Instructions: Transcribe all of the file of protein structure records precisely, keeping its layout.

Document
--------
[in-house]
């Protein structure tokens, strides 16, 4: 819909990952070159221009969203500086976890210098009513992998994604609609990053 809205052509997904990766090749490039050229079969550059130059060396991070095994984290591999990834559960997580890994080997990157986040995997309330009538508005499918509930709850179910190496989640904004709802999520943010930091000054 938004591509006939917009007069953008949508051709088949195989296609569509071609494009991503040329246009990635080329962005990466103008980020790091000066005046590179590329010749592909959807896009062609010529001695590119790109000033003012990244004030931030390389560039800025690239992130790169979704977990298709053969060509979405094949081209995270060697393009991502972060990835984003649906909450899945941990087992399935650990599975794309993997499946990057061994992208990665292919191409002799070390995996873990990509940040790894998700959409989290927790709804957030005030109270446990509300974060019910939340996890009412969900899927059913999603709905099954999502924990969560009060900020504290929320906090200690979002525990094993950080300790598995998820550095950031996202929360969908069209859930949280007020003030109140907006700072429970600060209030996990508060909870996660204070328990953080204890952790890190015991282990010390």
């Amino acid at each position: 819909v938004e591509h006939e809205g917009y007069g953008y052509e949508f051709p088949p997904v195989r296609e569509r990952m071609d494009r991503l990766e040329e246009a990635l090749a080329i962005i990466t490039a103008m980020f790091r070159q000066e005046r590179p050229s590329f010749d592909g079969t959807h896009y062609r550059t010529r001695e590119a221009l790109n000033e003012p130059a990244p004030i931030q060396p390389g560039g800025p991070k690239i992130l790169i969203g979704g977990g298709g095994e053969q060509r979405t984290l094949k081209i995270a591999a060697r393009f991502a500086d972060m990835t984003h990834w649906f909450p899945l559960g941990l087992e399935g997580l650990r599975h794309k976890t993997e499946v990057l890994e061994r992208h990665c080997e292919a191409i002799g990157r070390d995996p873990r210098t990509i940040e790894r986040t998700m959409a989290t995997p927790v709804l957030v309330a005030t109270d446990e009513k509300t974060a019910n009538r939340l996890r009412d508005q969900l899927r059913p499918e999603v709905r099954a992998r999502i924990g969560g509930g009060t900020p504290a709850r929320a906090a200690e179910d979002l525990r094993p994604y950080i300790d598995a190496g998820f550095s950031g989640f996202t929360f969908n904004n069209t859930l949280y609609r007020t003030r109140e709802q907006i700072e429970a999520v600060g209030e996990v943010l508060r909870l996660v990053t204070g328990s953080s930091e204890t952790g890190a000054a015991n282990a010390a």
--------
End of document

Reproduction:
[in-house]
């Protein structure tokens, strides 16, 4: 819909990952070159221009969203500086976890210098009513992998994604609609990053 809205052509997904990766090749490039050229079969550059130059060396991070095994984290591999990834559960997580890994080997990157986040995997309330009538508005499918509930709850179910190496989640904004709802999520943010930091000054 938004591509006939917009007069953008949508051709088949195989296609569509071609494009991503040329246009990635080329962005990466103008980020790091000066005046590179590329010749592909959807896009062609010529001695590119790109000033003012990244004030931030390389560039800025690239992130790169979704977990298709053969060509979405094949081209995270060697393009991502972060990835984003649906909450899945941990087992399935650990599975794309993997499946990057061994992208990665292919191409002799070390995996873990990509940040790894998700959409989290927790709804957030005030109270446990509300974060019910939340996890009412969900899927059913999603709905099954999502924990969560009060900020504290929320906090200690979002525990094993950080300790598995998820550095950031996202929360969908069209859930949280007020003030109140907006700072429970600060209030996990508060909870996660204070328990953080204890952790890190015991282990010390």
């Amino acid at each position: 819909v938004e591509h006939e809205g917009y007069g953008y052509e949508f051709p088949p997904v195989r296609e569509r990952m071609d494009r991503l990766e040329e246009a990635l090749a080329i962005i990466t490039a103008m980020f790091r070159q000066e005046r590179p050229s590329f010749d592909g079969t959807h896009y062609r550059t010529r001695e590119a221009l790109n000033e003012p130059a990244p004030i931030q060396p390389g560039g800025p991070k690239i992130l790169i969203g979704g977990g298709g095994e053969q060509r979405t984290l094949k081209i995270a591999a060697r393009f991502a500086d972060m990835t984003h990834w649906f909450p899945l559960g941990l087992e399935g997580l650990r599975h794309k976890t993997e499946v990057l890994e061994r992208h990665c080997e292919a191409i002799g990157r070390d995996p873990r210098t990509i940040e790894r986040t998700m959409a989290t995997p927790v709804l957030v309330a005030t109270d446990e009513k509300t974060a019910n009538r939340l996890r009412d508005q969900l899927r059913p499918e999603v709905r099954a992998r999502i924990g969560g509930g009060t900020p504290a709850r929320a906090a200690e179910d979002l525990r094993p994604y950080i300790d598995a190496g998820f550095s950031g989640f996202t929360f969908n904004n069209t859930l949280y609609r007020t003030r109140e709802q907006i700072e429970a999520v600060g209030e996990v943010l508060r909870l996660v990053t204070g328990s953080s930091e204890t952790g890190a000054a015991n282990a010390a």